AMQP. Advanced Message Queuing Protocol. Protocol Specification. Version -1, the Advanced Messaging Queue Protocol Specification. The Advanced Message Queuing Protocol (AMQP) is an open standard application layer The AMQP specification is defined in several layers: (i) a type system, (ii) a symmetric, asynchronous protocol for the , published in December , published in February and , published in November Protocol (“AMQP”) Specification and (ii) the Licensed Claims that are held by the Authors, all for. the purpose of implementing the Advanced Messaging Queue.

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AMQP is an attempt by some very large businesses, and some smaller suppliers, to change the rules in the business messaging market. In some ways, they are succeeding. This is a market with two dominant suppliers, IBM and Tibco, and a serious specificatio of open standards and open-source competitors.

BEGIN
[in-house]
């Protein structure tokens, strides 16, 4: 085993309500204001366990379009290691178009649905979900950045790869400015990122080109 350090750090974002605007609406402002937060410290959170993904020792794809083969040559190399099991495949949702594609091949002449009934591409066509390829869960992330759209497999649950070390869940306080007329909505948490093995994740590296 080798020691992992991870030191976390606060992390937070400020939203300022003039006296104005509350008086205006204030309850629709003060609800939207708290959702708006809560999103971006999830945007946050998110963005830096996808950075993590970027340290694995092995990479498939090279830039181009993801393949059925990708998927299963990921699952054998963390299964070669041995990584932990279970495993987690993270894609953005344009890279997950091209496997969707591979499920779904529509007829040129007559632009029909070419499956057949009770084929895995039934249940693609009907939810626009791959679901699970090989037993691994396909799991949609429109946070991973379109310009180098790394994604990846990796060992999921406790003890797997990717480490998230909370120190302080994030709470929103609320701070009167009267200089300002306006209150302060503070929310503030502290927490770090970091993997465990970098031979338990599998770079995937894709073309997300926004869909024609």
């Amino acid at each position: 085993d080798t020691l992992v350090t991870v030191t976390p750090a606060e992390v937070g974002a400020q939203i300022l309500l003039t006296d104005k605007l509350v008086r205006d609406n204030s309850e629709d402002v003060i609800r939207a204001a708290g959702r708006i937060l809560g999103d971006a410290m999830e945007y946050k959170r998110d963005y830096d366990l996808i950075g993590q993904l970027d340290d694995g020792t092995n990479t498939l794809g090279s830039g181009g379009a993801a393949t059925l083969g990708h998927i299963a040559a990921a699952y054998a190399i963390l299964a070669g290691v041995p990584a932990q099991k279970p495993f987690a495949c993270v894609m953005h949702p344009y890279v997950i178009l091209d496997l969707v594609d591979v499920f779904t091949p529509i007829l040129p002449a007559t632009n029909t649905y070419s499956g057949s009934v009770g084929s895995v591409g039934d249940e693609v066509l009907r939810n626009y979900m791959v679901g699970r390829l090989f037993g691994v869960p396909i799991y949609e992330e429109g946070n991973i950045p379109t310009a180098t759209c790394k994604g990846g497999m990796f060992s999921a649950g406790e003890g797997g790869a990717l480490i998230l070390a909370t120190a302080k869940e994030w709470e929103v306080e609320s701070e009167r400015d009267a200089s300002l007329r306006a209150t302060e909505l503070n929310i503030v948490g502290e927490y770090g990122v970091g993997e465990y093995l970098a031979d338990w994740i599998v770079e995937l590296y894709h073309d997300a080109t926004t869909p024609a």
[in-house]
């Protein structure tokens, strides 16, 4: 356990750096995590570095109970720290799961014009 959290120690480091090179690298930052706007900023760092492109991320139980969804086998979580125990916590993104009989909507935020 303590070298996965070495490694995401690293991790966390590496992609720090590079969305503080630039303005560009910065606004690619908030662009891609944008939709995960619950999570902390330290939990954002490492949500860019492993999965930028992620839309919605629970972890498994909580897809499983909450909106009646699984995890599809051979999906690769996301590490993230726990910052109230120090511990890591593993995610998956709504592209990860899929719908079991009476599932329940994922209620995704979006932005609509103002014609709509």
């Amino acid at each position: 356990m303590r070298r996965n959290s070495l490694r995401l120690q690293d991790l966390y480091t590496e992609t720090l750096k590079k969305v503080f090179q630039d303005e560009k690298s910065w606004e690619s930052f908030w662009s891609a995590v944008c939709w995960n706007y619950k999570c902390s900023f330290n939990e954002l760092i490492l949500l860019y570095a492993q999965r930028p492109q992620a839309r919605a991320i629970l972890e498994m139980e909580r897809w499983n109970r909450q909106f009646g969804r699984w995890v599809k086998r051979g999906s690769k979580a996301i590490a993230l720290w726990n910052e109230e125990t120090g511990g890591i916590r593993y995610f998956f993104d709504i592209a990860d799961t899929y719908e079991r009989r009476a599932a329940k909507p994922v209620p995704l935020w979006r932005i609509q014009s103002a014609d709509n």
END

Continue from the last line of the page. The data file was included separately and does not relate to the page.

It’s bad for clients, but also for vendors. And in technology, all new wealth is created by building layers on top. Sterility is good for no-one: Now look at messaging… only in the Java world do we see some growth above messaging.

But that’s not enough. Let me explain very briefly how standards work. You might think it’s all about making revolutionary new concepts available to the public. In fact, standards are more about stopping innovation than opening the door to it.

Well, to be accurate, by freezing innovation at one level, we allow more of it at higher levels. So standardization always works from the bottom up, from more basic and broadly-used technologies to more sophisticated and narrowly-used ones. Over time the stack of standards gets compressed like seams of sediment, and unused stacks fall away, leaving fewer and fewer basic standards underpinning the whole world of computing.

It is also unusually ambitious in going from very low level data on the wire to very high level application semanticsin a single leap. More on the wisdom and execution of that ambition later.